'Cape-wearing' dolphin turns out to be new species
Defining the species is the first step in learning what conservation efforts might be needed to preserve the sea mammal.
Fri, Aug 08, 2014 at 10:03 AM
This new species, the Australian humpback dolphin, swims in the waters north of Australia. (Photo: R.L. Pitman)
It's not every day that scientists identify a new mammal — especially one that can grow to be more than 8 feet (2.4 meters) long. But researchers recently named a new species of cetacean: the Australian humpback dolphin, Sousa sahulensis.
S. sahulensis hadn't been hiding in a mysterious part of the ocean; rather, the species had been misclassified. Once lumped in with its three cousins, S. sahulensis was finally determined to be a distinct species based on its skeletal structure, genetics, habitat and capelike coloration pattern, according to a new study published in the journal Marine Mammal Science.
"It is pretty rare to have the opportunity to name a new cetacean species," study co-author Howard Rosenbaum, of the Wildlife Conservation Society, wrote in an email to Live Science. "It is only [the] second species description of a new species of dolphin in the last 50 years." [Deep Divers: See Cool Photos of Dolphins]
Humpback dolphins get their name from a hump below their dorsal fin. They are found in river deltas, estuaries and coastal waters throughout the Indian, Pacific and eastern Atlantic oceans. Previously, scientists had only known of three separate species of humpback dolphins: an Atlantic species (Sousa teuszii), an Indo-Pacific species (Sousa chinensis, also known as the Chinese white dolphin) and an Indian Ocean species (Sousa plumbea).
However, last year, Rosenbaum and another group of researchers proposed in the journal Molecular Ecology that they found enough genetic evidence to support that the population off humpback dolphins off the northern coast of Australia should be considered a fourth species.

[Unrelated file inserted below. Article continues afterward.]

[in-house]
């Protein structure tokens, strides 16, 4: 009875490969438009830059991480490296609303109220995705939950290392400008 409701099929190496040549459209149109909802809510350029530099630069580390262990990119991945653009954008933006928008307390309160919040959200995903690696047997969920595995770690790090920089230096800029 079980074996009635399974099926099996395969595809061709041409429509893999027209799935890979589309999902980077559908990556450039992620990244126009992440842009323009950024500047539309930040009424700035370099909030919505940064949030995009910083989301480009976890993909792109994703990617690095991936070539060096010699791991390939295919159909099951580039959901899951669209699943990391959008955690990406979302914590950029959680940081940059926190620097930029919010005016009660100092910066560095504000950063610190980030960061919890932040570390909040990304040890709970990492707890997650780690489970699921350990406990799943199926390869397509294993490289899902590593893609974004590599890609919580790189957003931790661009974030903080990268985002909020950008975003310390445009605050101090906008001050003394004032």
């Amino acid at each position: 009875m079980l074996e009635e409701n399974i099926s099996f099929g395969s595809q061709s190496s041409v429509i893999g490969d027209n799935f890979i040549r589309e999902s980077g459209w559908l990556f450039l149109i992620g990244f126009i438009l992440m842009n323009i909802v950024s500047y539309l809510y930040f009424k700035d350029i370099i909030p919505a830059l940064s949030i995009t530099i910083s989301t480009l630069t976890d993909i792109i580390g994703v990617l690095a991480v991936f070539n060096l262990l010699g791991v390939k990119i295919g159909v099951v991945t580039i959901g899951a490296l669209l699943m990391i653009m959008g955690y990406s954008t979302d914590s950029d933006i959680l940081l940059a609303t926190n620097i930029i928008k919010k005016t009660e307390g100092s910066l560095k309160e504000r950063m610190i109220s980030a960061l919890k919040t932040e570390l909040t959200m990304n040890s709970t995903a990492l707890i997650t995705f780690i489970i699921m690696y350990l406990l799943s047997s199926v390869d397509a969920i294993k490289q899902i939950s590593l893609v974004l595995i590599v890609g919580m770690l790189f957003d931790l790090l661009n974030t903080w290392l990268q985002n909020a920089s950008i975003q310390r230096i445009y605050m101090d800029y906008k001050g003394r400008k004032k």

In terms of behavior and ecology, the Australian humpback dolphin is not all that different from its relatives, Rosenbaum said. Physically, what really sets S. sahulensis apart is its wardrobe. This dolphin has a light-colored belly and what looks like a dark gray "cape" that sweeps across the sides of its body and above the eyes. This two-tone pattern is not seen on any other humpback dolphin.
The new species is named sahulensis after the creature's range. It swims above the underwater Sahul Shelf, part of the Australian continental shelf, which stretches between Australia and the island of New Guinea.
The International Union for Conservation of Nature (IUCN), which keeps a catalog of endangered species, has listed Sousa teuszii as vulnerable and Sousa chinensis as near threatened. (Sousa plumbea has not yet been evaluated.) It's not clear how many individuals there are in the S. sahulensis population, or what specific threats they face, but Rosenbaum said defining the species is a first step in learning what conservation efforts might be needed to preserve the creatures.
"The formal recognition and naming of a new species brings with it a need to formulate or update plans for protection of these dolphins," Rosenbaum said in a statement from WCS. "Humpback dolphins throughout their range are threatened with fisheries interactions, vessel impacts and development in their coastal habitats. Efforts to protect humpback dolphins and other coastal dolphins, and their most important habitats are essential for the survival of these species."
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